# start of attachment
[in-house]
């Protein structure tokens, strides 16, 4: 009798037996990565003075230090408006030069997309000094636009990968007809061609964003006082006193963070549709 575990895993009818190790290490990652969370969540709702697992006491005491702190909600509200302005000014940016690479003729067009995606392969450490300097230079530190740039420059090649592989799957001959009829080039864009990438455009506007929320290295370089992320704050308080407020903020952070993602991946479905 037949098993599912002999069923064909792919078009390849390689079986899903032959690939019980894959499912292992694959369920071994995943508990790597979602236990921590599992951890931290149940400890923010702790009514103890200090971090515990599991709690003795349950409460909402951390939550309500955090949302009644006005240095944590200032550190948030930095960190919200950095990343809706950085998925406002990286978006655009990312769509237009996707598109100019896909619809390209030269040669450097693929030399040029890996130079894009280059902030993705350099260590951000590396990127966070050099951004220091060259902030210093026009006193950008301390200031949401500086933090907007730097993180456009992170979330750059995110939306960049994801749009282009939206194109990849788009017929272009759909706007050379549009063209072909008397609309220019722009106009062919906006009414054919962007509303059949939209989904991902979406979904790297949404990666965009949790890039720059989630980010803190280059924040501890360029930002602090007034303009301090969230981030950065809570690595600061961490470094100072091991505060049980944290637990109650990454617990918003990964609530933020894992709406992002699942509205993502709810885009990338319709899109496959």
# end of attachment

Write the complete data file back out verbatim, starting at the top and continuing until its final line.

[in-house]
């Protein structure tokens, strides 16, 4: 009798037996990565003075230090408006030069997309000094636009990968007809061609964003006082006193963070549709 575990895993009818190790290490990652969370969540709702697992006491005491702190909600509200302005000014940016690479003729067009995606392969450490300097230079530190740039420059090649592989799957001959009829080039864009990438455009506007929320290295370089992320704050308080407020903020952070993602991946479905 037949098993599912002999069923064909792919078009390849390689079986899903032959690939019980894959499912292992694959369920071994995943508990790597979602236990921590599992951890931290149940400890923010702790009514103890200090971090515990599991709690003795349950409460909402951390939550309500955090949302009644006005240095944590200032550190948030930095960190919200950095990343809706950085998925406002990286978006655009990312769509237009996707598109100019896909619809390209030269040669450097693929030399040029890996130079894009280059902030993705350099260590951000590396990127966070050099951004220091060259902030210093026009006193950008301390200031949401500086933090907007730097993180456009992170979330750059995110939306960049994801749009282009939206194109990849788009017929272009759909706007050379549009063209072909008397609309220019722009106009062919906006009414054919962007509303059949939209989904991902979406979904790297949404990666965009949790890039720059989630980010803190280059924040501890360029930002602090007034303009301090969230981030950065809570690595600061961490470094100072091991505060049980944290637990109650990454617990918003990964609530933020894992709406992002699942509205993502709810885009990338319709899109496959």